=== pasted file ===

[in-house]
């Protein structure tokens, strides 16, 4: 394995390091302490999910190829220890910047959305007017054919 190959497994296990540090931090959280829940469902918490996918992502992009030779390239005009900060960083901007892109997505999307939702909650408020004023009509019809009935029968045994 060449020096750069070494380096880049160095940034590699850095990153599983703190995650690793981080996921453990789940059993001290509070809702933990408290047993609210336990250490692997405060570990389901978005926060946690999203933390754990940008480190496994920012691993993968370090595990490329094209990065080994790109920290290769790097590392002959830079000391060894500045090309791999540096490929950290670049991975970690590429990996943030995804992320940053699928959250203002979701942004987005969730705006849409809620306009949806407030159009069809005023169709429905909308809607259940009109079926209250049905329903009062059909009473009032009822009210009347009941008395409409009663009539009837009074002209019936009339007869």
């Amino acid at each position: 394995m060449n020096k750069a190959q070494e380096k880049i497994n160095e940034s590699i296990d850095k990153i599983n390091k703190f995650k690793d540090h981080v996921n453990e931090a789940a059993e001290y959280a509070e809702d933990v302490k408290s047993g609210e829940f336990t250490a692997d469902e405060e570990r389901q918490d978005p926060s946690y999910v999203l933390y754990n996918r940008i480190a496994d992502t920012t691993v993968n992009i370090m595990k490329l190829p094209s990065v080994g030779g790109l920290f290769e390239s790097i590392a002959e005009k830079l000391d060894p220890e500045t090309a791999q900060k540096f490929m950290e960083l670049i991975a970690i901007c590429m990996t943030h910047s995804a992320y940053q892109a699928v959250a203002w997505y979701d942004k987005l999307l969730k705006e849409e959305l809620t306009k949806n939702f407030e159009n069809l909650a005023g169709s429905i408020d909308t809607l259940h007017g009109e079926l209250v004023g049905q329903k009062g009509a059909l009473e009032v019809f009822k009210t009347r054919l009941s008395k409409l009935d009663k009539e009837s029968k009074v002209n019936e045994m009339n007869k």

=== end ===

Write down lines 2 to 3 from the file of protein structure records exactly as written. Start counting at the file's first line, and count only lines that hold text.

């Protein structure tokens, strides 16, 4: 394995390091302490999910190829220890910047959305007017054919 190959497994296990540090931090959280829940469902918490996918992502992009030779390239005009900060960083901007892109997505999307939702909650408020004023009509019809009935029968045994 060449020096750069070494380096880049160095940034590699850095990153599983703190995650690793981080996921453990789940059993001290509070809702933990408290047993609210336990250490692997405060570990389901978005926060946690999203933390754990940008480190496994920012691993993968370090595990490329094209990065080994790109920290290769790097590392002959830079000391060894500045090309791999540096490929950290670049991975970690590429990996943030995804992320940053699928959250203002979701942004987005969730705006849409809620306009949806407030159009069809005023169709429905909308809607259940009109079926209250049905329903009062059909009473009032009822009210009347009941008395409409009663009539009837009074002209019936009339007869």
């Amino acid at each position: 394995m060449n020096k750069a190959q070494e380096k880049i497994n160095e940034s590699i296990d850095k990153i599983n390091k703190f995650k690793d540090h981080v996921n453990e931090a789940a059993e001290y959280a509070e809702d933990v302490k408290s047993g609210e829940f336990t250490a692997d469902e405060e570990r389901q918490d978005p926060s946690y999910v999203l933390y754990n996918r940008i480190a496994d992502t920012t691993v993968n992009i370090m595990k490329l190829p094209s990065v080994g030779g790109l920290f290769e390239s790097i590392a002959e005009k830079l000391d060894p220890e500045t090309a791999q900060k540096f490929m950290e960083l670049i991975a970690i901007c590429m990996t943030h910047s995804a992320y940053q892109a699928v959250a203002w997505y979701d942004k987005l999307l969730k705006e849409e959305l809620t306009k949806n939702f407030e159009n069809l909650a005023g169709s429905i408020d909308t809607l259940h007017g009109e079926l209250v004023g049905q329903k009062g009509a059909l009473e009032v019809f009822k009210t009347r054919l009941s008395k409409l009935d009663k009539e009837s029968k009074v002209n019936e045994m009339n007869k």